There are as ever those who criticise such hashtags and question their value, but I wonder whether they are in fact missing the point. We live in such a cosmopolitan society and with the ever-increasing march of technology the world has simultaneously become much smaller and paradoxically ever larger. We are instantly connected to events transpiring half-way across the globe whilst having less and less real face time with those living within our own group. The mobile phone, the ultimate symbol of connectivity and communication, is now the biggest cause of disconnect. It’s a sign of the times, but the least commonly used feature on the mobile is now the actual call button!


A main strap-line for ShabbatUK was ‘disconnect to reconnect’, as we were all told to put away our mobile phones (and all other electronical devices!), to disconnect from the digital world and reconnect with the real world. But whilst the Mitzvah of Shabbat is the first paragraph of the week’s Sedra, it is not where I draw inspiration from this week, but rather from the names of the double Sedra themselves: Vayakhel and Pekudei.


Vayakhel means to gather together. This was the day after the original Yom Kippur when Moshe gathered the entire Jewish Nation together as one group in order to give us the commandment to build the Mishkan (which was prefaced by the Mitzvah of Shabbat to remind us that even the building of the ‘Home for Hashem’ did not override Shabbat).


Pekudei means to count, and this was the obligation to count each individual donation given to the building fund.


These two words, thrown together as a double Sedra are seemingly contradictory; to gather everyone together as one large mass and to count them individually! But that is precisely the message and entire ethos of the Torah and Judaism. We are our strongest when we are united as one, and that combined strength comes specifically from our own individual strength. It’s not just the ‘sum of its parts is greater than the whole’, it’s that there is no whole without the individual parts. When the farmer took his Ma’aser – the annual tithe, he couldn’t just take one tenth of his flock from the herd, but was obligated to count each animal individually and to set aside every tenth one that went by. It’s a central line in the Unesaneh Tokef prayer from Rosh Hashannah and Yom Kippur; that although we are gathered in Shul as one large Minyan, nevertheless we are all passing under the Almighty’s staff individually to get judged.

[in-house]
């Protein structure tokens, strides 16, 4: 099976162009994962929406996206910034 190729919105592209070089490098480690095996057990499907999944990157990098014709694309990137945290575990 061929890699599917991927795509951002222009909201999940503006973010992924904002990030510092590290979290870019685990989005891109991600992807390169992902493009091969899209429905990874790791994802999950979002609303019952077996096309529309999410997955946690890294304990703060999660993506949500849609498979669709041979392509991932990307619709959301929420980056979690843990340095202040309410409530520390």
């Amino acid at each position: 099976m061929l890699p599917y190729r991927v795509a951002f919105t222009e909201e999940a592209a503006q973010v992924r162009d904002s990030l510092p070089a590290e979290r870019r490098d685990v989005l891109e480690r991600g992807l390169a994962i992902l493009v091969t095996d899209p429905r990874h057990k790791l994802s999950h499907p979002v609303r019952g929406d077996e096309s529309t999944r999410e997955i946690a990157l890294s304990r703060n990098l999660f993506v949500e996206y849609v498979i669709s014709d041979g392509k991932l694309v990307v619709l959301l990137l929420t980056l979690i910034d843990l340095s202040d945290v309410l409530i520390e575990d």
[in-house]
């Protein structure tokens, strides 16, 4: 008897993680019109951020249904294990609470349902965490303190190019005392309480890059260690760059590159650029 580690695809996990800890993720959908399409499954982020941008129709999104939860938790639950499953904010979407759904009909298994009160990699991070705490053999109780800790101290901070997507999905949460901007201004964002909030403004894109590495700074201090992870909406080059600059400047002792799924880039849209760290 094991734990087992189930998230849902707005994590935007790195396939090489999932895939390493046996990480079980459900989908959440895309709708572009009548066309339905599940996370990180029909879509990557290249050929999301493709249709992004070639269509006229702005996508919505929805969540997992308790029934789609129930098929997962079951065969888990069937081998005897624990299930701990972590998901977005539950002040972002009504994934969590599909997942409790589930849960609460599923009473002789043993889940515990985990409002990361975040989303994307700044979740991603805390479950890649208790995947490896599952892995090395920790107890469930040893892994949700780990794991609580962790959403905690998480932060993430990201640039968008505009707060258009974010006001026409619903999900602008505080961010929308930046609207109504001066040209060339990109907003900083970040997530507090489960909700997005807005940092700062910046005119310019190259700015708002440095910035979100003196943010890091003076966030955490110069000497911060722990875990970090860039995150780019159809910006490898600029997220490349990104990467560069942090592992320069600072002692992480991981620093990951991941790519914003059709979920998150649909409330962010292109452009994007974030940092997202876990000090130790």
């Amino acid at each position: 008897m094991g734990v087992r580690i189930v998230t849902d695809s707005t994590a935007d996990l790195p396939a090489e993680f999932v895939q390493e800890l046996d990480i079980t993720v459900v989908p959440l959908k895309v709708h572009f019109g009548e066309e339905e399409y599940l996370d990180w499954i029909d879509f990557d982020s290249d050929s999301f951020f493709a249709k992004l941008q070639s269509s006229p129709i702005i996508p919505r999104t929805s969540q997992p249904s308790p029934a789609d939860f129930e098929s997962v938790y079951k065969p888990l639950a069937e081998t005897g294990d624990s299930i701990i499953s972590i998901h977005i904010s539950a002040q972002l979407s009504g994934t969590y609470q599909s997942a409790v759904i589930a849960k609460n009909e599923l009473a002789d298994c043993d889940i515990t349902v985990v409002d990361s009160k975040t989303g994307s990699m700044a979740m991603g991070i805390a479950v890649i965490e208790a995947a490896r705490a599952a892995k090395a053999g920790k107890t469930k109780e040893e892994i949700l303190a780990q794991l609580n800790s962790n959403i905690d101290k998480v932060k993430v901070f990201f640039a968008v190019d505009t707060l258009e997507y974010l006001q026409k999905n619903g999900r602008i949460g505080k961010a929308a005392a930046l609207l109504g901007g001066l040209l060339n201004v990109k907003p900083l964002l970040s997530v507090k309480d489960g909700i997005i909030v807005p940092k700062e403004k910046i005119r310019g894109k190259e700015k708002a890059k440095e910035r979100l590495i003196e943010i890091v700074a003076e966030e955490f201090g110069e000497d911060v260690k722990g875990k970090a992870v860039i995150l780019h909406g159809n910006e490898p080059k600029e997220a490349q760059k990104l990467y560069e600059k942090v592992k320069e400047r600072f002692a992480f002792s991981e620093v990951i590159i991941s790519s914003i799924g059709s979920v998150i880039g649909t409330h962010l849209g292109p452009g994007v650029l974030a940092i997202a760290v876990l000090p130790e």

We ride on the flow of the communal current, but we must all swim ourselves.


In an age when we can with minimum effort be part of a global crowd, when with one click of a button we can join an international movement, it’s all too easy for us to think that we have now fulfilled our duty. “I’ve signed up. I’m on the inside.” I see the hashtag as a reminder that we can’t just ‘click to like’, but we must do our individual bit as well. Be part of the crowd, but play your part within that crowd.

As I write this message, pictures are coming in of the vigil held in Central London and the masses gathered there. A show of unity and defiance. A mark of respect and courage. Everyone there was and is part of the ‘community of strength’ but they also had to each individually turn up and play their individual part.


May the Almighty heal all those injured in the attack and grant comfort to those bereft of loved ones and shelter the souls of those so cruelly murdered.


Shabbat Shalom,


Rabbi Dovid